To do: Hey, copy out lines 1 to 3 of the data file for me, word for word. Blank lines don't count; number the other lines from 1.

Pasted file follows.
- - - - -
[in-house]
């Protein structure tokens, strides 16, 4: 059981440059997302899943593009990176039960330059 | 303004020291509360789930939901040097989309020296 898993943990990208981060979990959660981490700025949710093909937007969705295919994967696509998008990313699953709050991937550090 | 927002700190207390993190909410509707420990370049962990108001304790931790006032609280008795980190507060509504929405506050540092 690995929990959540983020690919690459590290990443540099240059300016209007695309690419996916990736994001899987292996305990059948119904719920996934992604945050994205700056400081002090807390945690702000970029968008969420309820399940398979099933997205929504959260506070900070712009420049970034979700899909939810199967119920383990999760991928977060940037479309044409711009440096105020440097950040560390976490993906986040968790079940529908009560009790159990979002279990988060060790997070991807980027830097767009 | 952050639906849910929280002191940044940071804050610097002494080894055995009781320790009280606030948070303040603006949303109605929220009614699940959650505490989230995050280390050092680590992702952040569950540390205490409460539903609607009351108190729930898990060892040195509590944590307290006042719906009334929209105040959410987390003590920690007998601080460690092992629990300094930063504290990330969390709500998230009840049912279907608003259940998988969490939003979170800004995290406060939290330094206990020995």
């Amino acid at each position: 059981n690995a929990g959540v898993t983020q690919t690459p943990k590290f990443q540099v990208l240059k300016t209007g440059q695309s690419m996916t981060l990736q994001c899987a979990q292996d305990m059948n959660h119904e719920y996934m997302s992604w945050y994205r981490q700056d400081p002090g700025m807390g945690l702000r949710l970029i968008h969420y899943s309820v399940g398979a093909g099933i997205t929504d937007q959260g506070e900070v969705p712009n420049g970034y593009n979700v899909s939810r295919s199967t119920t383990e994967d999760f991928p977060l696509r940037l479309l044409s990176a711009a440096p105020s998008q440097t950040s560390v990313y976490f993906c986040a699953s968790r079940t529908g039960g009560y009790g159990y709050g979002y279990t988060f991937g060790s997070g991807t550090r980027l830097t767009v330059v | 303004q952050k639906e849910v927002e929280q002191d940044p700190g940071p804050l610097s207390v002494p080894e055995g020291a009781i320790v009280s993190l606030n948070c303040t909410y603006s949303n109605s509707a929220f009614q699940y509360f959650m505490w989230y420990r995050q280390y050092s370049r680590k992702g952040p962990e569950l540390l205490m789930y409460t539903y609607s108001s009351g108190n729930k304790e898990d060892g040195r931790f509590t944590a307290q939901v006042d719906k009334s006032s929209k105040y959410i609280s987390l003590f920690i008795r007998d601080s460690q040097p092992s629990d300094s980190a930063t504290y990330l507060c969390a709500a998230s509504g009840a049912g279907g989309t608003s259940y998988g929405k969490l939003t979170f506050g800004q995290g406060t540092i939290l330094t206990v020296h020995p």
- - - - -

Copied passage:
[in-house]
């Protein structure tokens, strides 16, 4: 059981440059997302899943593009990176039960330059 | 303004020291509360789930939901040097989309020296 898993943990990208981060979990959660981490700025949710093909937007969705295919994967696509998008990313699953709050991937550090 | 927002700190207390993190909410509707420990370049962990108001304790931790006032609280008795980190507060509504929405506050540092 690995929990959540983020690919690459590290990443540099240059300016209007695309690419996916990736994001899987292996305990059948119904719920996934992604945050994205700056400081002090807390945690702000970029968008969420309820399940398979099933997205929504959260506070900070712009420049970034979700899909939810199967119920383990999760991928977060940037479309044409711009440096105020440097950040560390976490993906986040968790079940529908009560009790159990979002279990988060060790997070991807980027830097767009 | 952050639906849910929280002191940044940071804050610097002494080894055995009781320790009280606030948070303040603006949303109605929220009614699940959650505490989230995050280390050092680590992702952040569950540390205490409460539903609607009351108190729930898990060892040195509590944590307290006042719906009334929209105040959410987390003590920690007998601080460690092992629990300094930063504290990330969390709500998230009840049912279907608003259940998988969490939003979170800004995290406060939290330094206990020995």
């Amino acid at each position: 059981n690995a929990g959540v898993t983020q690919t690459p943990k590290f990443q540099v990208l240059k300016t209007g440059q695309s690419m996916t981060l990736q994001c899987a979990q292996d305990m059948n959660h119904e719920y996934m997302s992604w945050y994205r981490q700056d400081p002090g700025m807390g945690l702000r949710l970029i968008h969420y899943s309820v399940g398979a093909g099933i997205t929504d937007q959260g506070e900070v969705p712009n420049g970034y593009n979700v899909s939810r295919s199967t119920t383990e994967d999760f991928p977060l696509r940037l479309l044409s990176a711009a440096p105020s998008q440097t950040s560390v990313y976490f993906c986040a699953s968790r079940t529908g039960g009560y009790g159990y709050g979002y279990t988060f991937g060790s997070g991807t550090r980027l830097t767009v330059v | 303004q952050k639906e849910v927002e929280q002191d940044p700190g940071p804050l610097s207390v002494p080894e055995g020291a009781i320790v009280s993190l606030n948070c303040t909410y603006s949303n109605s509707a929220f009614q699940y509360f959650m505490w989230y420990r995050q280390y050092s370049r680590k992702g952040p962990e569950l540390l205490m789930y409460t539903y609607s108001s009351g108190n729930k304790e898990d060892g040195r931790f509590t944590a307290q939901v006042d719906k009334s006032s929209k105040y959410i609280s987390l003590f920690i008795r007998d601080s460690q040097p092992s629990d300094s980190a930063t504290y990330l507060c969390a709500a998230s509504g009840a049912g279907g989309t608003s259940y998988g929405k969490l939003t979170f506050g800004q995290g406060t540092i939290l330094t206990v020296h020995p």